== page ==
Each ACC-probeset match is classified according to the set of annotation resources which returned the match. Figure shows the distributions of these correlations, grouped by this classification. (The seven groups are mutually exclusive.) From the distributions seen in this figure, one confirms the widely reported fact that protein expression and mRNA expression often do not correlate strongly. However, there are differences among the 7 match groups. The nonparametric smooth density estimates of Figure motivate the mixture characterization of the next section. The mixture model will accentuate the meaningful inter-group differences, which are between large positive correlations and all other correlations.
Figure 8 Correlation distributions by match group. Correlations between log(mRNA) levels and spectral counts. Box extends to the first and third quartile, with thick horizontal line at the median. The group "all" constitutes matches that all three resources returned (more ...)
Figure 9 Estimated correlation distributions, nonparametric. Nonparametric smooth density estimates for selected ID pair subsets; for example, "DQ" labels the density estimate for the union of these disjoint groups from Figure 8: "D_Q only", "Affx &D_Q", (more ...)
Evaluation of mapping correctness by mixture modeling
The totality of observed Spearman correlations for all ID pairings were fitted to a two-component mixture distribution, where one density component was centered very near zero and the other had a positive mean. The posterior probability of membership in the second component was used as the target variable in regression analyses for evaluating the ability of each system to identify possibly correct matches. Using this posterior probability rather than the correlation itself focuses the effort of prediction on the part of the correlation distribution of interest.
One component, centered at 0.032 with standard deviation 0.124, has weight 66%. The other component, centered at 0.260 with standard deviation 0.189, has weight 34%.
Figure shows that the mixture model fits remarkably well. We do not claim that the correlations in reality come from a mixture distribution, though that is possible. Even if correct, membership in the first component may represent an incorrect match or a true biological disconnect between mRNA and protein abundance, and membership in the second component may or may not represent correct matches, since chance can generate extreme values. Nevertheless, the mixture model is extremely useful in this setting since the probability of membership in the second group, compared to using the correlation itself, is more sensitive to large correlations and relatively insensitive to differences between correlations that are not among the larger values. Therefore it makes a more useful dependent variable for the regression analyses to follow. The box plots of Figure are similar to the box plots of Figure , but displaying the second component posterior probabilities rather than the correlations. The differences between match groups are considerably enhanced.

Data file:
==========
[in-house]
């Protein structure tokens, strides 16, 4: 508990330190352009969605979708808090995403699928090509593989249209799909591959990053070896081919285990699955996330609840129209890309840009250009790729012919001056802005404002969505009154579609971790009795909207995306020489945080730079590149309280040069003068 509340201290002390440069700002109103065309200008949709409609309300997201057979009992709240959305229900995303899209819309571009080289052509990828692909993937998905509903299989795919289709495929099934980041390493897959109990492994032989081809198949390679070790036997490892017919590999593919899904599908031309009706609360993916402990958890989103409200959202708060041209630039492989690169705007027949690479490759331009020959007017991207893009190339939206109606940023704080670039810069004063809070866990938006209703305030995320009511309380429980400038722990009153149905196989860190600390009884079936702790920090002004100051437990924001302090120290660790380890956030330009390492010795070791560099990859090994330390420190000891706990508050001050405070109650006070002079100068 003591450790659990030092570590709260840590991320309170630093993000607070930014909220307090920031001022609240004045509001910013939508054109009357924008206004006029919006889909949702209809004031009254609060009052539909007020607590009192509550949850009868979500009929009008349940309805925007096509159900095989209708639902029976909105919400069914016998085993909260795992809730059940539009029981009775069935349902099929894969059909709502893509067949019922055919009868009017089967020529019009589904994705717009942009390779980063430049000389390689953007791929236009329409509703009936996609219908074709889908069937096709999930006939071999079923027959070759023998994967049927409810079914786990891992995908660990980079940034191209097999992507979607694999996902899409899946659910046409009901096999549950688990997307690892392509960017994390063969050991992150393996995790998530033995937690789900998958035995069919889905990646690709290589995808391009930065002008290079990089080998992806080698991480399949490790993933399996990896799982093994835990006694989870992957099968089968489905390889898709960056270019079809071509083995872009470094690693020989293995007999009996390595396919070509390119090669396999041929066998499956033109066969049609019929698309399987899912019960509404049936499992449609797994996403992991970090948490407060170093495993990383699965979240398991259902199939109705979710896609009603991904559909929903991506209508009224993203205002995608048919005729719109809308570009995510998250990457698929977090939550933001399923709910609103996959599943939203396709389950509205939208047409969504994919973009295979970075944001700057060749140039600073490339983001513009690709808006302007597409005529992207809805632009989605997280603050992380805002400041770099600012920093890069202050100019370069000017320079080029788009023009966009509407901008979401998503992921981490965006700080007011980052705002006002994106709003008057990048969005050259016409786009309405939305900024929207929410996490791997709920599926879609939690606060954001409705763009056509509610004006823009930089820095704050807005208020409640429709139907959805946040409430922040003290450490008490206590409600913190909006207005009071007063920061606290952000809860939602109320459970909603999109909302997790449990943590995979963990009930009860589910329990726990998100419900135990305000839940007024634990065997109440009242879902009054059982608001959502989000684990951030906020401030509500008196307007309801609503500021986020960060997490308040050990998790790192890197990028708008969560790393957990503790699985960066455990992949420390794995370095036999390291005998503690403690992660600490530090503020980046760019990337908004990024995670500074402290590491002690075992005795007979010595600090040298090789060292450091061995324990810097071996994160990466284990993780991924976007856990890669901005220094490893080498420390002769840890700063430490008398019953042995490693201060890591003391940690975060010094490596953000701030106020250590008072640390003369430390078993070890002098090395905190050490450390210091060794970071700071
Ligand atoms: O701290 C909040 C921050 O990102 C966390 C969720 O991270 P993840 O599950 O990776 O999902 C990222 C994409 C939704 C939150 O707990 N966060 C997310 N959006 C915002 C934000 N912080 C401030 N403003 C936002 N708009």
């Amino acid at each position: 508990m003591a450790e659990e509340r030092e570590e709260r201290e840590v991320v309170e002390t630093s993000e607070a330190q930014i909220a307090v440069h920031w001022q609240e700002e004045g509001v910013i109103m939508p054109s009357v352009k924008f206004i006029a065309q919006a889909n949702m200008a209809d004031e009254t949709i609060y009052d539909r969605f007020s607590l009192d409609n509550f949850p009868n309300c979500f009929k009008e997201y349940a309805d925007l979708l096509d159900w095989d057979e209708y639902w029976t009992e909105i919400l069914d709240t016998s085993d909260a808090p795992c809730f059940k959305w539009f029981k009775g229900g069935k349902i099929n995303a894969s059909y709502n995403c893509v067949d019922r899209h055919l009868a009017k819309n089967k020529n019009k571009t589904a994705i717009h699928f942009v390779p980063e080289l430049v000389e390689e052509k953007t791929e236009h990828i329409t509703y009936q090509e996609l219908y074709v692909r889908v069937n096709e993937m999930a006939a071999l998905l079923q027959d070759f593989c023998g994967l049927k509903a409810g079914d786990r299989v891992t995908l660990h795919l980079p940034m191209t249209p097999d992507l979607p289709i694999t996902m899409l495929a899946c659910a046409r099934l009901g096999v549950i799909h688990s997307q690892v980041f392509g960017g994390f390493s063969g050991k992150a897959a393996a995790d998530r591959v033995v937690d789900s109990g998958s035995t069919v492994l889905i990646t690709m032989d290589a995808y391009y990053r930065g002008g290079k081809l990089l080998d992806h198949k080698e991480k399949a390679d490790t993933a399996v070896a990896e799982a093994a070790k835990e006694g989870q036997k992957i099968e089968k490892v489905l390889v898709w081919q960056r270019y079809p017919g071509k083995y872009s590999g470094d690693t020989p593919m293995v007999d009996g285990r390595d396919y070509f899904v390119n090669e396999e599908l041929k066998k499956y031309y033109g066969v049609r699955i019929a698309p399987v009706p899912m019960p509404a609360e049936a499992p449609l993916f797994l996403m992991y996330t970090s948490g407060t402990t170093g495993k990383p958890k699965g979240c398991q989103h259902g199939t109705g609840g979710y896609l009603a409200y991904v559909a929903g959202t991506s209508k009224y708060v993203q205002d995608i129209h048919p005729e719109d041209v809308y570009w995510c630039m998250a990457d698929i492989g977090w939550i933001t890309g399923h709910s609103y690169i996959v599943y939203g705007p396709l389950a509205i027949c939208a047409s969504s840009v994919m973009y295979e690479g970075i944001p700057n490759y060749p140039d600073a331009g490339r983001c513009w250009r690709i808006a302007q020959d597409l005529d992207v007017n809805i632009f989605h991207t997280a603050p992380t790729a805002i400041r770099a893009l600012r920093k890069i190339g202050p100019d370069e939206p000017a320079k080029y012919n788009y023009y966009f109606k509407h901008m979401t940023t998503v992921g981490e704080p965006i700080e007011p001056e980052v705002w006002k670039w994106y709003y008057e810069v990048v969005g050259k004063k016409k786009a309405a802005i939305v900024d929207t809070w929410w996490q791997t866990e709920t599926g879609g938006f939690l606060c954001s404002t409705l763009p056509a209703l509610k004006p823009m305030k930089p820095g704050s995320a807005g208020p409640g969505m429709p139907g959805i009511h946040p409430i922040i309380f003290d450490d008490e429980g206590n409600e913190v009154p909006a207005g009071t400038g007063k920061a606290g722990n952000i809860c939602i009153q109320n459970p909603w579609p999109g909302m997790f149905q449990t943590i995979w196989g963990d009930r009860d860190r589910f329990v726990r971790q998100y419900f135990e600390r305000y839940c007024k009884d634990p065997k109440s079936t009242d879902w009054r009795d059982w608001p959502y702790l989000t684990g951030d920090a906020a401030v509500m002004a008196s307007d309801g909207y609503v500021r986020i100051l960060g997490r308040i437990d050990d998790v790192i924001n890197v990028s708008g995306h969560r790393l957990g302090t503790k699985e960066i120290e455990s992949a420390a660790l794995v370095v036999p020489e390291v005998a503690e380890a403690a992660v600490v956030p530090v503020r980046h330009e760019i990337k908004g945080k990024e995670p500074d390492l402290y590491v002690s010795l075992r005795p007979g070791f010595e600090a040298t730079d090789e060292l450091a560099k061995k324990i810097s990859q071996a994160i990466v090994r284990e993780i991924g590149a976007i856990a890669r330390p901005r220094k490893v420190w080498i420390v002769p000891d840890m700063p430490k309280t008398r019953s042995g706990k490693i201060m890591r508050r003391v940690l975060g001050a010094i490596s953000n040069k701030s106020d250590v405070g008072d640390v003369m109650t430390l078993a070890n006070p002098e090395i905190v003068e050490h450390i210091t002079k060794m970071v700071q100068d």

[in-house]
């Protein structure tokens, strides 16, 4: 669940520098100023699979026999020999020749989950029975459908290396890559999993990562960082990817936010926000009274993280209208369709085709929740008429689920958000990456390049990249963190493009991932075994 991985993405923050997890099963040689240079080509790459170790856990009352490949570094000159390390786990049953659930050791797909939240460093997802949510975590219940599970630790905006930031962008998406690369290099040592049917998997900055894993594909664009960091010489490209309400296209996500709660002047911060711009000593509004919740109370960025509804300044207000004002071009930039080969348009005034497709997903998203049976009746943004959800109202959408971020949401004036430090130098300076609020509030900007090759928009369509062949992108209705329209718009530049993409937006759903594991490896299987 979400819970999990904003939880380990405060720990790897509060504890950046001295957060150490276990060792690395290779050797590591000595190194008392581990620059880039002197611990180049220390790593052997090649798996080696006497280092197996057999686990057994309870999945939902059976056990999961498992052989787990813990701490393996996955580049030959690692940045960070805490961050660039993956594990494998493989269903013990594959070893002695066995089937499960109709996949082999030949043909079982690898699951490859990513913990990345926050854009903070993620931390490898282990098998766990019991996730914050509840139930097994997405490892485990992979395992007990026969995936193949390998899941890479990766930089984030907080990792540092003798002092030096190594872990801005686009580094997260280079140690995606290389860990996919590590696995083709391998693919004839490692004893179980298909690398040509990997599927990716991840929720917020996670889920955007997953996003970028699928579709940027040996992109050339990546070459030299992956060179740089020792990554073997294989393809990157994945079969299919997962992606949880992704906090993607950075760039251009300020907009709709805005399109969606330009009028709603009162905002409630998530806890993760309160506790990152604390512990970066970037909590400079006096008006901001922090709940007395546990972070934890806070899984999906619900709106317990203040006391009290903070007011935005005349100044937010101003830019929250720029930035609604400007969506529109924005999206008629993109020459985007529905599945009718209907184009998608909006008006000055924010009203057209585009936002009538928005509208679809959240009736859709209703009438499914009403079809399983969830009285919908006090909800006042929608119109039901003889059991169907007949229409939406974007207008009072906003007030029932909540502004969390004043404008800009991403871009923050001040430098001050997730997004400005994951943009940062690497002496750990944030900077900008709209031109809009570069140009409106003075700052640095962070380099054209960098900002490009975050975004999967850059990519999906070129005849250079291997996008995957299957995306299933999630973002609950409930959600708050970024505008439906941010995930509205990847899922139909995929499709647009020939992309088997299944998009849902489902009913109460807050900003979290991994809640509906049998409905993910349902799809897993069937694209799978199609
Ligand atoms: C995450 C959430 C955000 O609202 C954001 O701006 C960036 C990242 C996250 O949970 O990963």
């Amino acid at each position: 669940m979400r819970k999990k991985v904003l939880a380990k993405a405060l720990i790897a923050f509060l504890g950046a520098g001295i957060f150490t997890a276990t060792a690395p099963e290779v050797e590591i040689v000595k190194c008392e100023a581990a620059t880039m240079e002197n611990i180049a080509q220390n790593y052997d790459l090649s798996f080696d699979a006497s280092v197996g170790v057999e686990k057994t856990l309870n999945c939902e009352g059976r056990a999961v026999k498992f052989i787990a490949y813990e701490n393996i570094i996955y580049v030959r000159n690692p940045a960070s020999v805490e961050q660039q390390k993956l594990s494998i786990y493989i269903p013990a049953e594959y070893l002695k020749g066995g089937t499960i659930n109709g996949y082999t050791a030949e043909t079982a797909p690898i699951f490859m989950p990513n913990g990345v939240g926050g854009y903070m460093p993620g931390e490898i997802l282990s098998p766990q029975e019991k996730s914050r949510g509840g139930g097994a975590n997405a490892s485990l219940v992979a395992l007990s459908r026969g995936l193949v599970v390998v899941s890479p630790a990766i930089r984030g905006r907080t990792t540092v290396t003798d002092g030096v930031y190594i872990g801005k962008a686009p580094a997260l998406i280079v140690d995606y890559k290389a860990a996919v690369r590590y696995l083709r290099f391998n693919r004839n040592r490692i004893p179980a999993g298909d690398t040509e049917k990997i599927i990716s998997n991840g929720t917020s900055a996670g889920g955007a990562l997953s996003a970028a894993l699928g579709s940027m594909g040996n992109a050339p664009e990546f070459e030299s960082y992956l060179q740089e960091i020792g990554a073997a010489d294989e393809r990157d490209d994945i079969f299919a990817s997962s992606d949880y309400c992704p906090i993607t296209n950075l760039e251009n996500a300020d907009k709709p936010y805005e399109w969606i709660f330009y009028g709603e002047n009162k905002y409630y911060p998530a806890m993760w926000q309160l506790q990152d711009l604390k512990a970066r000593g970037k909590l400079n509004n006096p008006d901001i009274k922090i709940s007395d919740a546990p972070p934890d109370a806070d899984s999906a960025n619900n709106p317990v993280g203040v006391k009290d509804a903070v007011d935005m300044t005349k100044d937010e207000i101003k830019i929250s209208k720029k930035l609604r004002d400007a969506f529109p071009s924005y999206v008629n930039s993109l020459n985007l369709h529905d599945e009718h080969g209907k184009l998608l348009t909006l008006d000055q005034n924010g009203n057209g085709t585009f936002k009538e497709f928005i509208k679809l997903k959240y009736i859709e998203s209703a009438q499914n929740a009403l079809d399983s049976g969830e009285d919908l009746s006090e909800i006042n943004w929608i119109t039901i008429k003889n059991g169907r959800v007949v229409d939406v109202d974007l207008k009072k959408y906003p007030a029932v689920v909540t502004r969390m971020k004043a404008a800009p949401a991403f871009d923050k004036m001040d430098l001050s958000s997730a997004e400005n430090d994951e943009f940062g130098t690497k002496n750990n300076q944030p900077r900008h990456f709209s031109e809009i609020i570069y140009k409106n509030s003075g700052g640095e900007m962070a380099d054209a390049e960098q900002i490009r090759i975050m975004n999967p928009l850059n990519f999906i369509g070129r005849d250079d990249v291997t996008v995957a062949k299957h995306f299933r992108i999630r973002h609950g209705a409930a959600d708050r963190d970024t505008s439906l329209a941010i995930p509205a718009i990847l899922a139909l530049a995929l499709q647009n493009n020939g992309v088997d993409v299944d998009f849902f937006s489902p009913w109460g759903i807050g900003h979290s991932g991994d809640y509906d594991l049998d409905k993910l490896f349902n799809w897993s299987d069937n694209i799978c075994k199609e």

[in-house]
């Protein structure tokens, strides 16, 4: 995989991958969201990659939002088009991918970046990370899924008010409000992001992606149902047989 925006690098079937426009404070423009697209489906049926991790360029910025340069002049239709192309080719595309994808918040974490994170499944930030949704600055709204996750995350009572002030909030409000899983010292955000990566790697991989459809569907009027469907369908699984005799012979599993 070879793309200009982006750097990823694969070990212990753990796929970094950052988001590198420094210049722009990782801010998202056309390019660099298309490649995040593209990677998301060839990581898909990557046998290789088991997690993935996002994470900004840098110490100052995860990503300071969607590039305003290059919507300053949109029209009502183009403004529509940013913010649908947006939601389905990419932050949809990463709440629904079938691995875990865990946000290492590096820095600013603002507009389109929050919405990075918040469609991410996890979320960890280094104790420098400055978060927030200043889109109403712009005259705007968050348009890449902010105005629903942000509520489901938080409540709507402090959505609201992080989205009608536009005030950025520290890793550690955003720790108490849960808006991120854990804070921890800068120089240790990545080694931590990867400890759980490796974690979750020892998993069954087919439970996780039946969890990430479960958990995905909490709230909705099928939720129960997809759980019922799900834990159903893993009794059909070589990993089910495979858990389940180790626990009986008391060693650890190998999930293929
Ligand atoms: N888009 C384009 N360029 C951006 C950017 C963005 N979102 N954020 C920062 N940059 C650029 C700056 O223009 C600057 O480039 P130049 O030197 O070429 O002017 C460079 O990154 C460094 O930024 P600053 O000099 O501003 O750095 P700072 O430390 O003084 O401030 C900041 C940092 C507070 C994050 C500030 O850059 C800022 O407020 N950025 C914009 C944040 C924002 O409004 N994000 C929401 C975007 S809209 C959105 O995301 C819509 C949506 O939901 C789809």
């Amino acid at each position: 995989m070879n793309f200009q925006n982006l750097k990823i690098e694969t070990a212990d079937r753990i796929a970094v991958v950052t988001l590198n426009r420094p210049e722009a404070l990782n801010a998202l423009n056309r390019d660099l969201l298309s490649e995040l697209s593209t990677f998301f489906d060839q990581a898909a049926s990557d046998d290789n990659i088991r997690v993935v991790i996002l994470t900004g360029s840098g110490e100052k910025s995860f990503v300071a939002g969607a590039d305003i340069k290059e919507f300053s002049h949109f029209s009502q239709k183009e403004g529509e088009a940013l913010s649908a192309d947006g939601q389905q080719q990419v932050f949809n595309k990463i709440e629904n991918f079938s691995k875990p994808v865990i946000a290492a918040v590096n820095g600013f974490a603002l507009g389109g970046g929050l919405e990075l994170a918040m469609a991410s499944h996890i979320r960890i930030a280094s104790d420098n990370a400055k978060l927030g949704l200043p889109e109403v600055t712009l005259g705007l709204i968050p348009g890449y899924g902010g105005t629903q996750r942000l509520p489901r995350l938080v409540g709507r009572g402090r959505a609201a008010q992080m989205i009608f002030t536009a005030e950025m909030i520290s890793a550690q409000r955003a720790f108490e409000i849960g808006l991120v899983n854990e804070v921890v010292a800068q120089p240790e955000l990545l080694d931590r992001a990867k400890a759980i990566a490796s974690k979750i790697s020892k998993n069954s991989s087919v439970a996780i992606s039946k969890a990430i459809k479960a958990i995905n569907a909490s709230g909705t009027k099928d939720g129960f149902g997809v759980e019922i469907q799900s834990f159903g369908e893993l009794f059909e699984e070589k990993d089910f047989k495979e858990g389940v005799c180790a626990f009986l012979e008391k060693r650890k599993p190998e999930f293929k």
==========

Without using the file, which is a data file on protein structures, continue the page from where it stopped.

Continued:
Figure 10 Estimated correlation distributions, mixture model. The correlation distribution smoothed, as a mixture. The black line is the estimated mixture distribution; the red and green are the estimated mixture components. For comparison, the orange line is an (more ...)
Figure 11 Distributions of the "large correlation component" probability, for each match group. Transformation of Figure 8, replacing the vertical correlation axis by the estimated probability of belonging to the second ("large correlation") component of the mixture (more ...)
Linear regression analyses provided evaluations of the ability of each matching application to predict a high correlation. A linear regression models was fitted relating the presence or absence of a match in each mapping system to the component #2 probabilities.
The coefficient estimates from this model were: 0.119 for EnVision (P < 4 × 10-10), 0.039 for DAVID (P = 0.13), and 0.038 for NetAffx (P = 0.08). So, for example, if a match is returned by EnVision, the second component probability increased by 12.6% (= exp(0.119)-1). (Addition of total protein identification spectral count to the model did not affect the results. Here the weights were from the bootstrap analysis described in Methods. Similar results were returned when the normal theory weights were used.)
The results of this analysis suggest that a match in EnVision is more predictive of a good positive proteomic-genomic correlation, compared to matches provided by NetAffx or DAVID. However, this suggestion did not receive corroboration in head-to-head comparisons (example: pairs returned by EnVision but not NetAffx, compared to those returned by NetAffx but not by EnVision). Comparing pairs of disjoint groups from Figure , the one clear comparison, supported by large sample sizes, shows that a pair returned by DAVID and NetAffx is more likely to belong to the high-correlation cluster if it is also returned by EnVision (mean probabilities: 0.407 versus 0.290, P < 2 × 10-7). (We have used Spearman correlations throughout. Pearson correlations yield a somewhat higher second component probability, 48% instead of 34%, but shifted to lower correlation values within that component; overall the conclusions of the regressions are very similar.)
Filtering the ACCs further by restricting to SwissProt changed these results little; in fact this dropped only 3% (5 out of 480) ACCs, and 3% (43 out of 1573) of the ACC-probeset pairs. This reflects the fact that, over all ACCs, the association between SwissProt status and total spectral count is strong (Figure ). SwissProt status is also associated with stronger correlations (Figure ).
QQ plot of total spectral counts by protein.
QQ plot for Pearson correlations between spectral counts and mRNA signal,; restricting to 1573 pairs discussed above and shown in Figures 8, 9, 10, and 11.
Changes in the bioinformatics resources over time
In the past two years, there have been substantial changes in most of the services. The following table (table ) shows the numbers of probeset mappings gained, lost, and maintained.
Changes in probeset maps from proteomic experiment to U133 Plus 2.0.
A variety of analyses comparing added pairs to dropped pairs, or kept pairs to dropped pairs, revealed no evidence for NetAffx or for EnVision that the frequency of high correlations is changing. For DAVID_F, the ID pairs kept had significantly better correlations than those dropped (P = 2 × 10-6); similarly for DAVID_Q (P = 0.0001). However, the 267 pairs added recently in DAVID_Q were not superior to those dropped.